Video Technology Glossary

Here are some common terms used in digital video and audio technology that will help you understand the basic jargon. This is a growing list that we hope to update frequently.


A high definition video format with 1080 vertical lines of interlaced (the “i” in 1080i) video, where 540 odd numbered lines are scanned during the first field of video in 1/60th of a second, and the other 540 even lines scanned in the second field. Together, these two fields form a complete frame of video in 1/30th of a second. The resulting image is presented in a 16:9 aspect ratio at 1920 x 1080 resolution. 1080i is used by several television broadcast and cable networks to deliver high definition video.


A high definition video format with 1080 vertical lines of progressive (the “p” in 1080p) video, where all 1080 lines are scanned at once per video frame in 1/30th of a second. Movies for Blu-ray are often scanned and played back at 24 frames per second, as that is the standard for motion picture film cameras. Progressive scanning allows for clearer, shaper images and improves how motion is displayed. The resulting image is presented in a 16:9 aspect ratio at 1920 x 1080 resolution.


Standard definition format with 480 vertical lines of interlaced (the “i” in 480i) video, where 240 odd number lines are scanned during the first field of video in 1/60th of a second, and the other 240 even numbered lines are scanned in the second field. There are two fields per video frame displayed in 1/30th of a second. Used for DVDs, with a resolution of 720 x 480.


Standard definition video where 480 vertical lines of progressive (the “p” in 480p) are scanned at one time to compose a video frame in 1/30th of a second. Progressive scanning allows for clearer, shaper images and improves how motion is displayed. 480p is used extensively in DVD authoring, and is one reason why the resulting 720 x 480 resolution image can be “up-scaled” with high quality on a display designed for 1920 x 1080.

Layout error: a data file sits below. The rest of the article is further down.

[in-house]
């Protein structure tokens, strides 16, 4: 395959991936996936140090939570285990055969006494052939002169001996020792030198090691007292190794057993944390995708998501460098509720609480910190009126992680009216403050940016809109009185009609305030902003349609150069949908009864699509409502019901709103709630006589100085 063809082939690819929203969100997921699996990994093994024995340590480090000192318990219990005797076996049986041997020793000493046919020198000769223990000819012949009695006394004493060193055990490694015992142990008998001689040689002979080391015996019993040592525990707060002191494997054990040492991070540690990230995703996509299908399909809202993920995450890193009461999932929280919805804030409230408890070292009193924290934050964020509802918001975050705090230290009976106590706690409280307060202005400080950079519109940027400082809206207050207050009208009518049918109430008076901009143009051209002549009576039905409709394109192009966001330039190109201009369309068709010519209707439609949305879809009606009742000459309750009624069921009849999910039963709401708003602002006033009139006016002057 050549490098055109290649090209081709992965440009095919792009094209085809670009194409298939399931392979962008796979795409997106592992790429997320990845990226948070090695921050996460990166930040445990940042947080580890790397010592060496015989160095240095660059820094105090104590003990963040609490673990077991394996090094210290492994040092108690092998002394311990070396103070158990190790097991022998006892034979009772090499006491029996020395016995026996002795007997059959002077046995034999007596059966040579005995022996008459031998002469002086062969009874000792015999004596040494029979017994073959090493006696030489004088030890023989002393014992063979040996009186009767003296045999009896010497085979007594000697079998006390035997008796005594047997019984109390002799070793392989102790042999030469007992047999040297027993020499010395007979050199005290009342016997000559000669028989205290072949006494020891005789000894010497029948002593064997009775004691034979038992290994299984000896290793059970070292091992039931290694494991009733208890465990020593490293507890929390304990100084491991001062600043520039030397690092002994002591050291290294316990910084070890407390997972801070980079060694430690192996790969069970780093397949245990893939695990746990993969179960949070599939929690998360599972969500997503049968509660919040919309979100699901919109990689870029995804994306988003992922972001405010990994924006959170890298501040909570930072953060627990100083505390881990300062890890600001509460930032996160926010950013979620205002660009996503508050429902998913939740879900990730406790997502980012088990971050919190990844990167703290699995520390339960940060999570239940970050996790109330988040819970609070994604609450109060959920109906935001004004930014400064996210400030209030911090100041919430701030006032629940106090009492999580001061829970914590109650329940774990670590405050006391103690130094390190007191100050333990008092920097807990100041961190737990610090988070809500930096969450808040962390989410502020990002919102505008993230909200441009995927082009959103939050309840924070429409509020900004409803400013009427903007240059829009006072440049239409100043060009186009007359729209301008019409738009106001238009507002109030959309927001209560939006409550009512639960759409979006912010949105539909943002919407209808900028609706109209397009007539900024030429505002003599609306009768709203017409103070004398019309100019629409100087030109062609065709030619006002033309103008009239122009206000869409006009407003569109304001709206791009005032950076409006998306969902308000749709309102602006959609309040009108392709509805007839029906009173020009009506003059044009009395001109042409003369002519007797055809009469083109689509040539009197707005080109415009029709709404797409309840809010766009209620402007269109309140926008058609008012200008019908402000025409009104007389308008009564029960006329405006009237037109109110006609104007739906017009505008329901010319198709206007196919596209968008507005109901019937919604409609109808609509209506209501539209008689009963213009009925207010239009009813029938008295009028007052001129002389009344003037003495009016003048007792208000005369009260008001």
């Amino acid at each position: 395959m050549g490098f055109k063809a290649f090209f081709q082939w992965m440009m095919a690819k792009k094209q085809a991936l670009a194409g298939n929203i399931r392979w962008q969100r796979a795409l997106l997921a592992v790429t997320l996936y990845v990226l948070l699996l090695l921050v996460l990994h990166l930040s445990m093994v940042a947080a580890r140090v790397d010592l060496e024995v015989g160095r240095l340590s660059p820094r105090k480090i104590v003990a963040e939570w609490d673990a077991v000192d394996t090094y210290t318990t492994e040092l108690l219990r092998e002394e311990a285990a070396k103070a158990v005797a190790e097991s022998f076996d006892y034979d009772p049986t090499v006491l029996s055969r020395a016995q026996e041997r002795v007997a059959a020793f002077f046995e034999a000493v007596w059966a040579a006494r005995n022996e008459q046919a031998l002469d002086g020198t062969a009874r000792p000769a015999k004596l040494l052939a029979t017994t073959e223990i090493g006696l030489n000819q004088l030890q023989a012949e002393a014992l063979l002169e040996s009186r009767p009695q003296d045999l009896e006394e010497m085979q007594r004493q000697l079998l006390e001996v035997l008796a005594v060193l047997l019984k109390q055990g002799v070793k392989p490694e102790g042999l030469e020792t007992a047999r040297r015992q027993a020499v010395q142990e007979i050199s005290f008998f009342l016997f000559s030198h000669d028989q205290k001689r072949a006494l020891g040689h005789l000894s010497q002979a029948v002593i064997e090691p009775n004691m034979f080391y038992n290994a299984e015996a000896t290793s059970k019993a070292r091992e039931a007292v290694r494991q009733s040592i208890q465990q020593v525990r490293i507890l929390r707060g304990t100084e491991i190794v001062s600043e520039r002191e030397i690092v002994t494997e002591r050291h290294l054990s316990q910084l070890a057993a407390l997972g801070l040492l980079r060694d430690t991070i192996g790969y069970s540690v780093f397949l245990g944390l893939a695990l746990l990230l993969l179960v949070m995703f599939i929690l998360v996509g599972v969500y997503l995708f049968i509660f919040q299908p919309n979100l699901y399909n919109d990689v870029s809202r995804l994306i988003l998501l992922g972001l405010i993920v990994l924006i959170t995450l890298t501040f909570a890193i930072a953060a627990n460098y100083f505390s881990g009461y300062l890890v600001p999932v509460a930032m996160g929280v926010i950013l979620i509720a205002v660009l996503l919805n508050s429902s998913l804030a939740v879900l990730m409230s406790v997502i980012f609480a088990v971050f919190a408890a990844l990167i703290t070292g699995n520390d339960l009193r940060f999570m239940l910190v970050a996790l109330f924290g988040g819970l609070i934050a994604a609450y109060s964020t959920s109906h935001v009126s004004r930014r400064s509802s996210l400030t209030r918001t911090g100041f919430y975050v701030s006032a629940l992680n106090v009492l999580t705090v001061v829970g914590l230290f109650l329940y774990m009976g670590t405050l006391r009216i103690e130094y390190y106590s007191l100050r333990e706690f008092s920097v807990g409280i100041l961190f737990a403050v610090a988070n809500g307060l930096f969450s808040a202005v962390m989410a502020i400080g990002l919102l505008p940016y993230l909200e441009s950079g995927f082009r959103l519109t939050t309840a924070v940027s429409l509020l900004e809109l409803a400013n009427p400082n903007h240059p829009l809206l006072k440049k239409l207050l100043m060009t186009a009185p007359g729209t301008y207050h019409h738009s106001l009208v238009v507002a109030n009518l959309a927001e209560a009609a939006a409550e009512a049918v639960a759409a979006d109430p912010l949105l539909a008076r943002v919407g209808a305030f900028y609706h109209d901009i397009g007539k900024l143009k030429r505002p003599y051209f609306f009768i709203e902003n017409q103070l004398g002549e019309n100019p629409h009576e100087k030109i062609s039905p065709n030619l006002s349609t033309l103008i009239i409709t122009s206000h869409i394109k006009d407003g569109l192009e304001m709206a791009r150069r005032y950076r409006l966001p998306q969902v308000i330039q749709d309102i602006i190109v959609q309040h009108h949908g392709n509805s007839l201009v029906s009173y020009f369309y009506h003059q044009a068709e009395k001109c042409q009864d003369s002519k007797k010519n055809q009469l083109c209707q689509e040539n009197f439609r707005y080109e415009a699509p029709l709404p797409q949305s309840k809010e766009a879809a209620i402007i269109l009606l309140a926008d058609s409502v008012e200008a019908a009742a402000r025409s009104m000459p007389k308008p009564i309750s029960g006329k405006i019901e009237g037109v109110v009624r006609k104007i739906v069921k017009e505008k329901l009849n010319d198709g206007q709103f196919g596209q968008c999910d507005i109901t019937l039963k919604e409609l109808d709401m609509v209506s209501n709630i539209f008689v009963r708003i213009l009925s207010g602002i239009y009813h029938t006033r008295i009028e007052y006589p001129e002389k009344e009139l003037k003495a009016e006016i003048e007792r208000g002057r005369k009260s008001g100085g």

A high definition video format which scans the 720 vertical lines at one time during a video frame in 1/30th of a second. Progressive (the “p” in 720p) scanning allows for clearer, shaper images and improves how motion is displayed. 720p is presented in a 16:9 aspect ratio at 1280 x 720 resolution. Progressive scanning also allows for better “up-scaling” of a 1280 x 720 image to fill a display screen designed for 1920 x 1080. 720p is used by several broadcast and cable networks to deliver high definition video.


A media container format used for many mobile phones.


Advanced Audio Coding. A digital audio compression standard providing very high sound quality at relatively low bit rates.


Advanced Video Coding High Definition. A format using MPEG-4 AVC/H.264 compression originally made for consumer HD camcorders. AVCHD can be played on media players in computers, or burned onto DVD recordable media and played back on Blu-ray machines at 1920 x 1080 resolution.


Developed by Microsoft for use in their Windows PC architecture, the formal name for the AVI  is Audio Video Interleave (Interleave because the video and audio are bound together in chunks). AVI is not a CODEC itself. It is a container or a “wrapper” which allows different CODECs to be placed inside for playback.  Click here to read more about the history of AVI and AVI players.


The speed and amount of data that can be transferred in a given period of time. Higher bit rates mean higher quality media can be streamed or played back. Overall bandwidth depends upon the processing speed of your computer, along with the network or Internet connection.